Coup at Daybreak

  (Redirected from Amaneció de golpe)

Coup at Daybreak, also Amaneció de golpe, is a 1998 Venezuelan film based on the February 1992 coup d'état attempt.[1]

Coup at Daybreak
Amaneció de golpe poster.jpg
EnglishCoup at Daybreak
Directed byCarlos Azpúrua
Produced byConsuelo Delgado
Written byJosé Ignacio Cabrujas
StarringDaniel Lugo
Ruddy Rodríguez
Héctor Mayerston
Elba Escobar
Yanis Chimaras
Elizabeth Morales
Vicente Tepedino
Karl Hoffman
Music byLuis Paniagua
CinematographyAdriano Moreno
Edited bySergio Curiel
Ibsen Suarez
Audiovisuales Nebli
Voice Art
Running time
97 minutes


The film mainly focuses on a group of rebel soldiers attacking the presidential residence in La Casona. It juxtaposes this with showing the personal lives of residents of the La Casona area during the coup overnight.[2]

It opens with a military convey traveling through the east of Caracas towards La Casona. Along the road, the rebel soldiers see a nudist couple (the woman portrayed by Ruth Puebla) in the bushes. They then stop in the poorer part of the area, where they are begged for help by three characters wanting to travel to a hospital; resolute on their mission, the convoy continues and reaches the street of the presidential residence La Casona, attacking everything.

Some of the residents nearby is the couple Miguel (Daniel Lugo) and Isbelia (Ruddy Rodríguez), who are in the middle of breaking up as Miguel confesses his affair with Paloma (Beatriz Santana). Miguel leaves the house, going to Paloma's by car, but changes his mind and returns, leaving Paloma in the car outside as the coup begins. Caught in the crossfire, a soldier rescues Paloma just as the car is hit by explosives, leading her into Miguel and Isbelia's house. The couple continue to argue: Isbelia is a current affairs journalist, but Miguel accuses her of not really caring about the state of affairs.

Closer to the presidential residence lives the middle-class family headed by Beatriz (Elizabeth Morales). She has just brought her children back from Miami and is living at her parents' house on the street, wanting to separate from her cheating husband Rafael (Yanis Chimaras [es]), too. Rafael is a high-ranking figure in the military and closely attached to the government. Rafael's father, Aníbal (Héctor Mayerston) is a corrupt businessman who works with the government and also does not want the coup to succeed, lest he be uncovered. In the houses next to Beatriz live other important people: the family of the Mexican ambassador, including his ambitious son, and a foreign corrupt government-associated businessman. During the night's events, the son and the foreign businessman die.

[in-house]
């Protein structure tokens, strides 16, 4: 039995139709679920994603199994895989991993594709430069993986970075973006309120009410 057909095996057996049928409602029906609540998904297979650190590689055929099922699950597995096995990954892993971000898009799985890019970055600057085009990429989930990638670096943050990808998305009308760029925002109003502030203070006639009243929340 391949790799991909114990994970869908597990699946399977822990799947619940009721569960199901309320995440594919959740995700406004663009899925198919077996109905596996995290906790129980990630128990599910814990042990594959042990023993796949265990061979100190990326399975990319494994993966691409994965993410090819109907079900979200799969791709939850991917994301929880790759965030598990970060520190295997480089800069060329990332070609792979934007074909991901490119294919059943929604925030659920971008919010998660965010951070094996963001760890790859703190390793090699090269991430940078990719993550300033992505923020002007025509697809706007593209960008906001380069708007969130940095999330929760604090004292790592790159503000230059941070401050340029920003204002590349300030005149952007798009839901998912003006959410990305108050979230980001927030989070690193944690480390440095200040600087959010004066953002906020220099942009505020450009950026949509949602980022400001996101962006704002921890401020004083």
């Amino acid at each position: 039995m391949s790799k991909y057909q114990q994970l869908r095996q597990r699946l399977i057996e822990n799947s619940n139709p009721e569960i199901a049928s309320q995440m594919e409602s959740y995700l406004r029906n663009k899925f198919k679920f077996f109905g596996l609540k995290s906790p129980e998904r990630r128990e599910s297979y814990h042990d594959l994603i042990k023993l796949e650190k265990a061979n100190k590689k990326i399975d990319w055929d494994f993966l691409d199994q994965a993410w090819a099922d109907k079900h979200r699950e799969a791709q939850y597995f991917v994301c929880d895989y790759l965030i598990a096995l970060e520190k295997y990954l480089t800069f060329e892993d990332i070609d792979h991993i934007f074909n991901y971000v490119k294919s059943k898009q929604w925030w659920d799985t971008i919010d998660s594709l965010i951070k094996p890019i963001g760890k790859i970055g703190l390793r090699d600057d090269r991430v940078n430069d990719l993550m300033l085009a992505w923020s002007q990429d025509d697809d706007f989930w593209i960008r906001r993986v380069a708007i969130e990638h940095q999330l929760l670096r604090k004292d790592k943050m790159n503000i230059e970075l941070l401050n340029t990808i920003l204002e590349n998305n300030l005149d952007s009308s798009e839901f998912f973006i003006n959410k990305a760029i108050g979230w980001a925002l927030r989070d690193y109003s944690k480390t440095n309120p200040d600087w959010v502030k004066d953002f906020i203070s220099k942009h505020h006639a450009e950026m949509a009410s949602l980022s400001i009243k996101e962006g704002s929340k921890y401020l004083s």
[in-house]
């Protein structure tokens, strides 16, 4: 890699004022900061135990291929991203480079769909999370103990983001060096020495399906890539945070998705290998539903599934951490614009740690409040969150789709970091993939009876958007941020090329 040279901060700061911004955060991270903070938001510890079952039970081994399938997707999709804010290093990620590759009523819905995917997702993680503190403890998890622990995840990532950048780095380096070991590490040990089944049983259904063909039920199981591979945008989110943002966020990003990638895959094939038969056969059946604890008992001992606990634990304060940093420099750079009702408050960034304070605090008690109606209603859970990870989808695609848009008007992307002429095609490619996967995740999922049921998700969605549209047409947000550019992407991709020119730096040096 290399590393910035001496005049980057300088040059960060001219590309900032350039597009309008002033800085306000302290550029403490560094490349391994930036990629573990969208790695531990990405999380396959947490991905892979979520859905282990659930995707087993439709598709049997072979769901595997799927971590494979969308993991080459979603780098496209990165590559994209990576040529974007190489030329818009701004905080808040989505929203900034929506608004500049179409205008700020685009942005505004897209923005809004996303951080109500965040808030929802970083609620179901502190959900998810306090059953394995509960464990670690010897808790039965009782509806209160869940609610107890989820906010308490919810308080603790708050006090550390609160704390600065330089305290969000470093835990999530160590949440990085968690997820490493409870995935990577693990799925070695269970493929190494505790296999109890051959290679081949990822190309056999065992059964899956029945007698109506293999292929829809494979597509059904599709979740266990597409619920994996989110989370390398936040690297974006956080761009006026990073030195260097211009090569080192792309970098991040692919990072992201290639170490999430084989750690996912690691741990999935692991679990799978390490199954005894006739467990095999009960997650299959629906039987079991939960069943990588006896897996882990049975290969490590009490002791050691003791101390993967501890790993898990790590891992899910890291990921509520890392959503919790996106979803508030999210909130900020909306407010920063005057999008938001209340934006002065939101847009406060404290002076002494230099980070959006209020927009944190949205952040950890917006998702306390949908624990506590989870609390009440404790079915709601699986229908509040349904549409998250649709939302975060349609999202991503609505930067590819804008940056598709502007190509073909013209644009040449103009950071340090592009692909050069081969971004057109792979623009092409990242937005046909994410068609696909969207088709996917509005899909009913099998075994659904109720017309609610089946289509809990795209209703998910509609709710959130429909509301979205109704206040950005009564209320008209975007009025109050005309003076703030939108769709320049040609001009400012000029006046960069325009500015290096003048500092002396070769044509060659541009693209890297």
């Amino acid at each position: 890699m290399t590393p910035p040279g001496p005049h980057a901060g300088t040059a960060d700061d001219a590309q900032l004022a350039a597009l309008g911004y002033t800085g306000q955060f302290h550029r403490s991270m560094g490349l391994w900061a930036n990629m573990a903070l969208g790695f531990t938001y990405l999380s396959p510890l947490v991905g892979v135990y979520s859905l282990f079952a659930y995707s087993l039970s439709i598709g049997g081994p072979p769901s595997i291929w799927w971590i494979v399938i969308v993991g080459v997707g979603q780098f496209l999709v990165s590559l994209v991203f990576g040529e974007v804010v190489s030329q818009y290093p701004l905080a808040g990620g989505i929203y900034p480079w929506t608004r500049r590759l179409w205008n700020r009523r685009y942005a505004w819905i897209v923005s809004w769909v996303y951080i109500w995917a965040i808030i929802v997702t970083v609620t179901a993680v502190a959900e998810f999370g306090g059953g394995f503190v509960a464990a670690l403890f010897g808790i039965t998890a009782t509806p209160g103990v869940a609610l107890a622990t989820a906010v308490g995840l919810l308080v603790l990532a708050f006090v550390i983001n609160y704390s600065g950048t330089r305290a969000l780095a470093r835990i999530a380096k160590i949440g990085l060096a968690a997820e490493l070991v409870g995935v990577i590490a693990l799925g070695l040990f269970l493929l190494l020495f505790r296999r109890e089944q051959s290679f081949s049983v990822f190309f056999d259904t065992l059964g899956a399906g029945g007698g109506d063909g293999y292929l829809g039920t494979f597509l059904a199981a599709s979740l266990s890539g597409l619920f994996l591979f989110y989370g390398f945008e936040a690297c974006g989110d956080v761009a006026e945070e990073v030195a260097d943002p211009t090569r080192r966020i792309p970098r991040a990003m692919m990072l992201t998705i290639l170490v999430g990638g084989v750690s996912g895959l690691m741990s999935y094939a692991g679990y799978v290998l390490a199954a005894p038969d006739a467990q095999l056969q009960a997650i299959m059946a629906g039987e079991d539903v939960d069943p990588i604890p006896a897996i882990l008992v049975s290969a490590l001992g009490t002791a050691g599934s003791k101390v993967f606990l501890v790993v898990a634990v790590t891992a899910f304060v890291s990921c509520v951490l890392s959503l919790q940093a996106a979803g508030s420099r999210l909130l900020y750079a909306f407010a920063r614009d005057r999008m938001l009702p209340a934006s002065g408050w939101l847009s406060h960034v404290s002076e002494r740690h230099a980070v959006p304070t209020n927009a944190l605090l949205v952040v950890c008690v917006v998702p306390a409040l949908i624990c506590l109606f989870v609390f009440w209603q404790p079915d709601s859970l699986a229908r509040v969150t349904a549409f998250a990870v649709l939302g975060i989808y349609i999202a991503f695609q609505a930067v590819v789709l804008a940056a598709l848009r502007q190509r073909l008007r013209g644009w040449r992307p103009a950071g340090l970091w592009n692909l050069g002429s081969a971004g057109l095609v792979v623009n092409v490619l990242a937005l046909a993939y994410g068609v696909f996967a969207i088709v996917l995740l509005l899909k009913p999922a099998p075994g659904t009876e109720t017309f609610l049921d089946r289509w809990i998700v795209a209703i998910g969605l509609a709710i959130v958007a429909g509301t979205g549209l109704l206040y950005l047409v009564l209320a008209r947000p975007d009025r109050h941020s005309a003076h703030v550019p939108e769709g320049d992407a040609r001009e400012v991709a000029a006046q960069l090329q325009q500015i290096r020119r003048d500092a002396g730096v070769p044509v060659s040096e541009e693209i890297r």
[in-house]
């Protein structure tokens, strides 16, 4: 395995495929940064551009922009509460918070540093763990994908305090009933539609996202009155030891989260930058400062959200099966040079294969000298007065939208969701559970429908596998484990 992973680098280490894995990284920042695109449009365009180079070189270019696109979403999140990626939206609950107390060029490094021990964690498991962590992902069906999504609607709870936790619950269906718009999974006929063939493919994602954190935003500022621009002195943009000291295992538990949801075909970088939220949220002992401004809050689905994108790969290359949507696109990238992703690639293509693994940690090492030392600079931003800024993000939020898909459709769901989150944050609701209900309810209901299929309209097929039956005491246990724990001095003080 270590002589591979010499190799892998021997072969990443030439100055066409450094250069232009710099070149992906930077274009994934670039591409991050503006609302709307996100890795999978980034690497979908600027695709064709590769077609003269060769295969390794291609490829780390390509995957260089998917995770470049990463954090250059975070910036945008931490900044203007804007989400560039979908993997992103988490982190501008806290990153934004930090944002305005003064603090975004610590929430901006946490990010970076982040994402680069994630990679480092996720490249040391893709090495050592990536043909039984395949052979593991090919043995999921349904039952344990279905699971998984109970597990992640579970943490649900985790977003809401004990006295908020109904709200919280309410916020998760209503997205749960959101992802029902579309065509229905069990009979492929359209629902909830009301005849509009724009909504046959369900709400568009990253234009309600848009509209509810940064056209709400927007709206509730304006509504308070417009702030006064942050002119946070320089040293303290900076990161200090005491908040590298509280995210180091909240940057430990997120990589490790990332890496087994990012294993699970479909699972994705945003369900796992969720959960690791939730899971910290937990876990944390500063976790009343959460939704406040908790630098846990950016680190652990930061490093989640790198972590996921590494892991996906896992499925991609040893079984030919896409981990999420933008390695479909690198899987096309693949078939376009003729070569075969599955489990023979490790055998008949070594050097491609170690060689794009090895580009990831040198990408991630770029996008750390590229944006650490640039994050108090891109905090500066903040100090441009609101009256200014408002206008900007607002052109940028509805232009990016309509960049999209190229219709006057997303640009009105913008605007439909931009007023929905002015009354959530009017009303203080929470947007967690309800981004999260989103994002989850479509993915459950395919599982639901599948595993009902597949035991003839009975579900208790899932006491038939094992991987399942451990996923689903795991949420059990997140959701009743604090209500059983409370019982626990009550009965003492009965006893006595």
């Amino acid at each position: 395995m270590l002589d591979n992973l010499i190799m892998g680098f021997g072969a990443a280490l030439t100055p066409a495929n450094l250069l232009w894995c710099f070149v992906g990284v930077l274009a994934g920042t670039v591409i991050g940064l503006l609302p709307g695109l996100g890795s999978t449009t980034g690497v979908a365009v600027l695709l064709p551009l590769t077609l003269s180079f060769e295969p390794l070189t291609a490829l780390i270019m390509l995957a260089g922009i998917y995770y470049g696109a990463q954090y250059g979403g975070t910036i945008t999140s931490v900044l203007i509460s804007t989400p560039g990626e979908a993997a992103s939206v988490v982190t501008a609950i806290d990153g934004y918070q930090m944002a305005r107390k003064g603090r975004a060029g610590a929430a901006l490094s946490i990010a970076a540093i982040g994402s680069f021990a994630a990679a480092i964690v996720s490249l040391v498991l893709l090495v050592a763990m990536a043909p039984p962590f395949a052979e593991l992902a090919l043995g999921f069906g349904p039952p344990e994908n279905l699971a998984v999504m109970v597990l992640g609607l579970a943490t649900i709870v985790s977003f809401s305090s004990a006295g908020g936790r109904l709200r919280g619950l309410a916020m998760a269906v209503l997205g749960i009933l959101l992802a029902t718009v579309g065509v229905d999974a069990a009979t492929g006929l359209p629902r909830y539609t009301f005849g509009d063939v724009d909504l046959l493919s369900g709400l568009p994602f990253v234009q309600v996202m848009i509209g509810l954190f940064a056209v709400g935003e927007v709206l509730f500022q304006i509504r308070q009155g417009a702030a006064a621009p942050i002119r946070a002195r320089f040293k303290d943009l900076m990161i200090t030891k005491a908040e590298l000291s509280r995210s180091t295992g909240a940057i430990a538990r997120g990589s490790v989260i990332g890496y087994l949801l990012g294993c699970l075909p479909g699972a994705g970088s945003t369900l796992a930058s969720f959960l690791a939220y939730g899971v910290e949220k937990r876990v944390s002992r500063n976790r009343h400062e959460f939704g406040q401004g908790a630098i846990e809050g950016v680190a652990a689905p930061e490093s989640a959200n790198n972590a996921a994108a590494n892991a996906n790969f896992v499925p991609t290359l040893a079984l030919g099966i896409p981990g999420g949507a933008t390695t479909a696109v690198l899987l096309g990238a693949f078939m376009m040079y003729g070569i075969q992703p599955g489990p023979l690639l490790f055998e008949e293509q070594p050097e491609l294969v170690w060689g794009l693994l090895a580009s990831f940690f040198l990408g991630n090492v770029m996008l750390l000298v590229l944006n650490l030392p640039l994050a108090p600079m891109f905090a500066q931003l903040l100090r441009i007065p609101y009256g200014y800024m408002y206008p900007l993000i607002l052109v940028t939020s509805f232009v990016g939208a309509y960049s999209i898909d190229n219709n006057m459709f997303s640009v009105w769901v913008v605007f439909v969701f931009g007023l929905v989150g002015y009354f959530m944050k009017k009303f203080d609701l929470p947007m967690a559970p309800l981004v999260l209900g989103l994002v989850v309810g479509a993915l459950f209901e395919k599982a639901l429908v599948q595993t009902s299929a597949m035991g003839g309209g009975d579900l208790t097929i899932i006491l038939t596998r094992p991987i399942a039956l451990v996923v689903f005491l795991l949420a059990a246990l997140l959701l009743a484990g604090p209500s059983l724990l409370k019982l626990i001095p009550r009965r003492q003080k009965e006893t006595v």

Shortly before the end of the film, the nudist couple are seen again in a striking scene where actress Puebla is seen fully nude. At the end, the rebels surrender and their leader, Hugo Chávez, appears on television to say that the objectives had not been accomplished por ahora (for now), a famous line that gave him enough popularity to win the 1998 presidential elections.[2]


As listed in discussion:[2]

  • Daniel Lugo
  • Ruddy Rodríguez
  • Elba Escobar
  • Yanis Chimaras
  • Dalila Colombo
  • Héctor Mayerston
  • Víctor Cuicas
  • Manuel Aranguiz
  • Gonzalo Cubero
  • Frank Spano
  • Vicente Tepedino
  • Eric Ekval
  • Raúl Fraire
  • Isabel Herrera
  • Karl Hoffman
  • Cecilia Martínez
  • Asdrúbal Meléndez
  • Elizabeth Morales
  • Ruth Puebla
  • Gabriel Retes
  • Lucila Balzarretti
  • Beatriz Santana


Though the film was made before Chávez came to power, it has been seen as a defense of Chavismo and compared to Román Chalbaud's film El Caracazo.[3] It has been praised by Chávez.[3]

It was nominated for the Best Foreign Spanish-language Film at the 1999 Goya Awards.[1]

Jose Cirera wrote that though the film shows clips of the Caracazo, protests used at the time to justify the coup, it does not make a political statement defending or not the coup.[2] After the Caracas drone attack in 2018, El Nacional referenced the film and its title in relation to the attack.[4]


  1. ^ a b "Amaneció de golpe » Premios Goya 2020". Retrieved 2020-02-05.
  2. ^ a b c d "AMANECIO DE GOLPE" (in Spanish). Retrieved 2020-02-05.
  3. ^ a b Khan, Omar (2013-03-15). "El comandante que miraba a Hollywood". El País (in Spanish). ISSN 1134-6582. Retrieved 2020-02-06.
  4. ^ "Amaneció de golpe". EL NACIONAL (in Spanish). 2018-08-11. Retrieved 2020-02-05.

External linksEdit